The “Golden Hits Of The 60s” 

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(KENNY BALLl, Jan Burgers)

Kapp 442

No. 2   March 1 7, 1962




Nineteen sixty-two was the year a batch of non-rock­’n’roll instrumentals paraded themselves all over the

Top 40. Herb Alpert and his Tijuana Brass let loose with their mournful tribute to a “Lonely Bull,” a

clarinetist named MR. ACKER BILK snoozed us with “Stranger on the Shore” and Kenny Ball and his band

of trad­ jazzmen gave us a reworking of a Russian tune origi­nally called “Padmeskoveeye Vietchera.”


To radio listeners in the U.S., this Russian number, with a banjo and horns all over it, seemed to come from

out of, like, nowhere. In Kenny’s merry ole England, jazz-of-a-sort was then becoming immensely popular.

Fans were split between the modernists, who were attuned to the stateside hard bop and “cool jazz,” and the

traditional lists, who emulated the sounds of Dixieland and King Oliver. Ball and his boys represented the

latter approach. Before British youth fell under the sway of American blues, R & B, and free-form jazz, Ball’s

trad­ men would rack up 14 hit singles on the British pop charts.


Kenneth Daniel Ball was born May 22, 1931, in Ilford, Essex. After working at an advertising agency, and a

brief stint as a salesman, Ball decided on a career as a professional musician. Before forming his own unit in

late 1958, Kenny blew trumpet and harmonica with bands led by Sid Phillips, Eric Delaney, and Terry Light­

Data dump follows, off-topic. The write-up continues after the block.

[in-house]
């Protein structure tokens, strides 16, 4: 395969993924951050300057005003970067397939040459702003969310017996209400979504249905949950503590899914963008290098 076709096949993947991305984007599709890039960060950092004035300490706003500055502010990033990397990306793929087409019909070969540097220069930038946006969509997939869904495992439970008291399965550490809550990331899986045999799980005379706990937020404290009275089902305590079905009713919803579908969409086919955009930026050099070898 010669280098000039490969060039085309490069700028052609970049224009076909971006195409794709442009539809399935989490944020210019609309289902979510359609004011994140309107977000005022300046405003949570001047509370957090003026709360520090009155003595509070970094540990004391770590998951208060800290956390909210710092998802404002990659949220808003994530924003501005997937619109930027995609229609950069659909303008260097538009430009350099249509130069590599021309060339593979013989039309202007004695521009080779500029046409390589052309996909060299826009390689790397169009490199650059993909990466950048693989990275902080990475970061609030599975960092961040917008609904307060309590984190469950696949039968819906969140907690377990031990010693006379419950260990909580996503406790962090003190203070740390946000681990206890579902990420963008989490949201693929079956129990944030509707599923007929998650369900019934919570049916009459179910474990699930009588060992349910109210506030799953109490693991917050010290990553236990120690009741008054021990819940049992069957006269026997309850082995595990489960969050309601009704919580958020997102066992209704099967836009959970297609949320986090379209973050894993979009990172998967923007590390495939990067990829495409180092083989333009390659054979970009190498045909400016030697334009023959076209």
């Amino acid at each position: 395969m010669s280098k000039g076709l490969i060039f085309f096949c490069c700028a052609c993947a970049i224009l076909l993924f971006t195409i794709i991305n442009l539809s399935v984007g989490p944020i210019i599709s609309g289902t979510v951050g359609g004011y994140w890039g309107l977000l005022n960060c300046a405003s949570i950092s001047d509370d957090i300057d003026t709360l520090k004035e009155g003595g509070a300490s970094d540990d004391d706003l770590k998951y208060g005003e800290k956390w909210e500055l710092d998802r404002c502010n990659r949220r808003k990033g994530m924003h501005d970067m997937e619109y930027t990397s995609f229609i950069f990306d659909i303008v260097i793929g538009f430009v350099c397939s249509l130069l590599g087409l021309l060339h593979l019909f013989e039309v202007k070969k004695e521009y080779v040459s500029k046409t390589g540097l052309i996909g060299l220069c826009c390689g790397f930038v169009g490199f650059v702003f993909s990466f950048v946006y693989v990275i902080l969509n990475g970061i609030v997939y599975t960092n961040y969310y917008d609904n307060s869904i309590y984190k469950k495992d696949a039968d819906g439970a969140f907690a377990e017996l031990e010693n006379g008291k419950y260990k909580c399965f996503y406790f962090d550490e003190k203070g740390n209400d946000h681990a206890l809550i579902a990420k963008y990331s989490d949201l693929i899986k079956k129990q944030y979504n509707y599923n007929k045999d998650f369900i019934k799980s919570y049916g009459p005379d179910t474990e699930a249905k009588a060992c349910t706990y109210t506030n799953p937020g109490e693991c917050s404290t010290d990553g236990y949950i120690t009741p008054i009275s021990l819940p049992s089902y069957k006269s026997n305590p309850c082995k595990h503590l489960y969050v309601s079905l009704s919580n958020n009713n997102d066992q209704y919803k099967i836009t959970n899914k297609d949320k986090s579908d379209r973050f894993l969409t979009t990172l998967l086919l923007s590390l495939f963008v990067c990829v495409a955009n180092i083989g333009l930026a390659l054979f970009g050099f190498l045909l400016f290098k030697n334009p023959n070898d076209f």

foot.  The “King of the Skiftle,” Lonnie Donegan, chanced on Ball’s band in 1961 and set up an audition for

the guys with Pye Records.  While their first release, “Teddy Bear’s Picnic,” stiffed, the band’s next 14

records all charted; outside the US.


For a few years, Britain was a ga-ga about the trad jazz of Ball and his two main competitors, CHRIS BAR­

BER’s JAZZ BAND and Mr. Acker Bilk.  In the U.S., only Ball’s fourth single, “Midnight in Moscow,” broke

the Top 40 barrier.  Kenny had a way with dressing up near­ly any tune in that New Orleans idiom, yet while

his instrumental versions of “March of the Siamese Chil­dren” and “The Green Leaves of Summer” did make

the Hot 100, young American pop fans were, for the most part, unaccustomed to the sounds of trad-jazz-

their atten­tion was focused elsewhere.


New Orleans offered Kenny Ball honorary citizen­ship in 1963, and in so accepting, Kenny became the first

British jazzman so honored. When last noted, Kenny and some configuration of his Jazzmen were still

playing on British TV, radio, and in the clubs.